On Thu, 21 Jan 2016 21:38:39 +0100
Karsten Merker <mer...@debian.org
> Hello everybody,
> I have read today's IRC discussion about handling the regulator
> control on the A64 via the SCPI protocol implemented by a
> firmware running on the "arisc"/AR100 (OpenRisc Core) embedded in
> the SoC, instead of controlling the PMIC directly from the ARM
> For reference the SCPI spec:
> Maxime has mentioned potential technical problems due to lack of
> certain functionality in the SCPI spec, but I would also like to
> point out another problematic angle of using loadable coprocessor
> firmware for implementing essential functionality.
> AFAICS, the firmware for the arisc gets supplied to the arisc by
> either u-boot or the kernel. This poses a problem for Linux
> distributions with strict policies such as Debian:
> Debian/main can only contain free software that
> a) complies with the Debian Free Software Guidelines (DFSG,
> b) has all its dependencies and build-dependencies fulfilled
> within main.
Can you please clarify, which clause in the Debian Free Software
Guidelines is problematic in this particular case?
> Debian also has a "contrib" and a "non-free" repository, but
> those are not part of the official Debian releases and are not
> distributed on offical installation media. The user has the
> option to enable package installations from those repositories
> later on in the installation process if he explicitly wishes to
> do so, but the Debian-Installer images published by Debian can
> only contain software from main.
> If the arisc firmware is required for basic bringup of the
> system, this would mean that Debian would have to ship the
> firmware as part of the installer images. This would only be
> possible if the firmware fulfills the requirements for being
> included in the "main" repository, which excludes any binary-only
> vendor-supplied firmware file.
I don't think that anyone considers the use of the vendor-supplied
firmware. Does the Allwinner's arisc firmware even implement the
SCPI protocol? Or is it not exactly compatible, but merely serves
a similar role (just like FEX serves a similar role as DTS)?
> The Debian-Installer offers an option for the user to provide
> loadable firmware on a USB stick, but that doesn't help when
> getting to that point already requires the ability to control
> the regulators.
I don't think that we would need to resort to this.
That said, the voltage regulators usually have sane defaults.
After all, the boot ROM is activated and starts running some
initial code when using these default voltages. The only potentially
problematic thing is the DRAM because it is not directly used by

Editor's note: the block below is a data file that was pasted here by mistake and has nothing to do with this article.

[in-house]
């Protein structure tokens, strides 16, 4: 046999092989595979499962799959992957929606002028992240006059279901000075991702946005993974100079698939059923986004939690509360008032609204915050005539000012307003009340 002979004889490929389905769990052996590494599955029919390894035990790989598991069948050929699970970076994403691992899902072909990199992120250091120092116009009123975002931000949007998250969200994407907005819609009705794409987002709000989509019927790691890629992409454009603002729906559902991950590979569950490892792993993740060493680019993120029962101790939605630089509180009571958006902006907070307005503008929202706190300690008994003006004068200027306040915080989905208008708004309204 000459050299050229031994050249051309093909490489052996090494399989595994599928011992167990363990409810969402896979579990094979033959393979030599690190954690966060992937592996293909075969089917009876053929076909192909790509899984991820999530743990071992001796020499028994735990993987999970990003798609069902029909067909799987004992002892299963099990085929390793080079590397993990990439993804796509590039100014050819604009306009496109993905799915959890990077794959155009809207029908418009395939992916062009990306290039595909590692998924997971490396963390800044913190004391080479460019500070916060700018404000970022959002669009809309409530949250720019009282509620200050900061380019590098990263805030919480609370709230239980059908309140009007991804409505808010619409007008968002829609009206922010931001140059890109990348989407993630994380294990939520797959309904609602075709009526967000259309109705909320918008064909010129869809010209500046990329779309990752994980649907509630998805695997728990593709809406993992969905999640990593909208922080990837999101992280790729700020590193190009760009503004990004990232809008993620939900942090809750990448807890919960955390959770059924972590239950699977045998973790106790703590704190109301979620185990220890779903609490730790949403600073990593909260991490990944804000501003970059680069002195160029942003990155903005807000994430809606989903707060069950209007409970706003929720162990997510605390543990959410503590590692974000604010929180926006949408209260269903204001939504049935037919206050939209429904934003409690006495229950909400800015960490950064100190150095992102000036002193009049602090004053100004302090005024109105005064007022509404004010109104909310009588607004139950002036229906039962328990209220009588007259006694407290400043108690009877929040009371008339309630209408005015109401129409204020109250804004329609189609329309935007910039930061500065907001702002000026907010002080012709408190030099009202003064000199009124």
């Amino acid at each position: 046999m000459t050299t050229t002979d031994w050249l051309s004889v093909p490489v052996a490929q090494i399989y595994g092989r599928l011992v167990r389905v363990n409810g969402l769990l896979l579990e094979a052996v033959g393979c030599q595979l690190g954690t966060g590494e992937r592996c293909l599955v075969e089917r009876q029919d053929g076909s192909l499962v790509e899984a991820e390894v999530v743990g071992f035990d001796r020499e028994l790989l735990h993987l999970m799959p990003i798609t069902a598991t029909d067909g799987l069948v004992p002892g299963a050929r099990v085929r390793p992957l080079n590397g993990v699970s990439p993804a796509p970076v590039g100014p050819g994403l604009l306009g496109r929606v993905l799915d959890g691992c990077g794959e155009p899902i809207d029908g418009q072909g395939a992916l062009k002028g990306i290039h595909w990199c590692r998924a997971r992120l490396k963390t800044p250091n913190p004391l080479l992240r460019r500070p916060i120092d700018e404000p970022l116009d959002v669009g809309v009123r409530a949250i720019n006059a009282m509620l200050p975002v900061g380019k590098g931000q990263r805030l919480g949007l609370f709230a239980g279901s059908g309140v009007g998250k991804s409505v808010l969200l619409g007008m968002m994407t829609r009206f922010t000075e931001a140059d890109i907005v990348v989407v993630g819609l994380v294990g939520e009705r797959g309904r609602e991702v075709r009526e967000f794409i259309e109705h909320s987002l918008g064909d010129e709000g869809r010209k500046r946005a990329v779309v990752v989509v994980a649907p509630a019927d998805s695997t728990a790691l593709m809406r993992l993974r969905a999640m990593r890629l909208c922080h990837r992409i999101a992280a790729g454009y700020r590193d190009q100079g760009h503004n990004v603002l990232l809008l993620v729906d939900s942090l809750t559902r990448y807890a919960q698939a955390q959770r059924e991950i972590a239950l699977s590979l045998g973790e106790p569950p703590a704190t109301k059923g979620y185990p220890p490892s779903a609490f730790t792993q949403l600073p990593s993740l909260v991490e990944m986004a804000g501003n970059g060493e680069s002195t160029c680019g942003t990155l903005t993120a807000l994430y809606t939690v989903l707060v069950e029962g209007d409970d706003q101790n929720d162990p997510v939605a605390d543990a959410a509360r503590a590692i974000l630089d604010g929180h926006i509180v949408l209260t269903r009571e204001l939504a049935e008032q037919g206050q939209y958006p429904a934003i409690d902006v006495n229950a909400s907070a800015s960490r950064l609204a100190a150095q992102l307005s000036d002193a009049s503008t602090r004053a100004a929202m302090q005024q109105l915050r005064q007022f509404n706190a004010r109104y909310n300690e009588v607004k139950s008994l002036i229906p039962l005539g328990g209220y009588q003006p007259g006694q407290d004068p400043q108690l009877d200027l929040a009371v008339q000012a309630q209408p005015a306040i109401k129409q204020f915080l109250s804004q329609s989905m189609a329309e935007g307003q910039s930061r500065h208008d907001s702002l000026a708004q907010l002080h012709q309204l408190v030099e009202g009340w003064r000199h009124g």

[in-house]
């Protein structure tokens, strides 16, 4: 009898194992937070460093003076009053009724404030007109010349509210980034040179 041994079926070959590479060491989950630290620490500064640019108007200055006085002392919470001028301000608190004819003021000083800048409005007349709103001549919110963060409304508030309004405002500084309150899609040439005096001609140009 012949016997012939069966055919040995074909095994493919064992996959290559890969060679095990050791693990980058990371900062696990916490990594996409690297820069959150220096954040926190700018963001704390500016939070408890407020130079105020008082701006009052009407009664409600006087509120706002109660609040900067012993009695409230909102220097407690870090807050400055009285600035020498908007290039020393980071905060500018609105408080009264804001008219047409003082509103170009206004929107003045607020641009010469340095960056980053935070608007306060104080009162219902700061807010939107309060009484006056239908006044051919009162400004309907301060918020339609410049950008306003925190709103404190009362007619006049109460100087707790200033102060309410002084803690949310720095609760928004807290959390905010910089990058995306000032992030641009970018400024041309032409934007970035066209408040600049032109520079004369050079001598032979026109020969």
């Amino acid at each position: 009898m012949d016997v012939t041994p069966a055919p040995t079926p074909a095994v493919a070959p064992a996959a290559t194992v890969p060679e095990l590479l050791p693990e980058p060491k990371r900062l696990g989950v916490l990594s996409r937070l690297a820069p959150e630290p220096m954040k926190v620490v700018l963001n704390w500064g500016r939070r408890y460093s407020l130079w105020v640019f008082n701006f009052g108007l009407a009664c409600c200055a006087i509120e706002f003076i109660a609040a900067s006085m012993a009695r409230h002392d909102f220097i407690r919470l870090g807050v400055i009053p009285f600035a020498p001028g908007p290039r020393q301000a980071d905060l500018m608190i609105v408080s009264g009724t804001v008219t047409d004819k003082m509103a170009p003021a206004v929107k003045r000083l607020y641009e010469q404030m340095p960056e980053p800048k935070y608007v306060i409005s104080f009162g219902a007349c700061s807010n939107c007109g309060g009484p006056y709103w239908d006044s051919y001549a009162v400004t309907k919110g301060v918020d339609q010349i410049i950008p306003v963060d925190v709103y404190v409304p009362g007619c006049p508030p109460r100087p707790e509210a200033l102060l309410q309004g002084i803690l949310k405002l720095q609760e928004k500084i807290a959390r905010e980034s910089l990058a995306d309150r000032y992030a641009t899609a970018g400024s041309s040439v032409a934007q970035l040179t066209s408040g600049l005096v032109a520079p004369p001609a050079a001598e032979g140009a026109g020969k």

the BROM. But we are yet to see some hardware, which is unable to
work at the default PMIC settings. I would be really interested
to know if something like this exists.
Regarding this blog. Very few of the problems mentioned there apply
to us. What we need is just a simple bare-metal toolchain to build
a very simple firmware. We don't need things like autotools and glibc,
because we are not trying to build a huge Linux distribution for
the OpenRISC architecture with lots of userland packages.
OpenRISC is already supported by the mainline binutils and newlib.
As for the GCC, indeed one of the OpenRISC patches contributor did
not reassign his copyright to the FSF, which prevents this GPL
licensed work from being merged with the mainline GCC. But a lot
of free software does not have a policy of reassigning copyright
to the original author or some organization, and such software
is packaged in Debian without problems.
Without doubt, relying on a non-mainlined GCC fork is a potential
code quality and maintenance problem. And of course, nobody likes
it this way, but I don't see any legal obstacles.
The blog says "Debian will not accept private forks of those
essential packages without a very good reason even in unofficially
supported ports". Don't we already have a very good reason? And would
just a single package with a "gcc-or1k-elf" bare-metal toolchain
cause big problems for Debian?
> To avoid all these problems, I would like to strongly propose
> doing the RSB and PMIC handling directly from the ARM core (as it
> has been done for all other Allwinner SoCs) and not use the arisc
> at all if that is technically feasible.
Well, this would prevent us from ever having a decent suspend
support among other things.
PS. As you can see from my last linux-sunxi wiki edits, I've been
doing some OpenRISC hacking recently. The ar100-info application 
got Allwinner H3 support and everyone is welcome to try it on the
boards like Orange Pi PC. I also have some sunxi-tools improvements
in the queue, which are going to make developing code for the
OpenRISC core and debugging it much easier. Wanted to make an
announcement when everything is ready, but you are kinda pushing
me to let the cat out of the bag prematurely :-)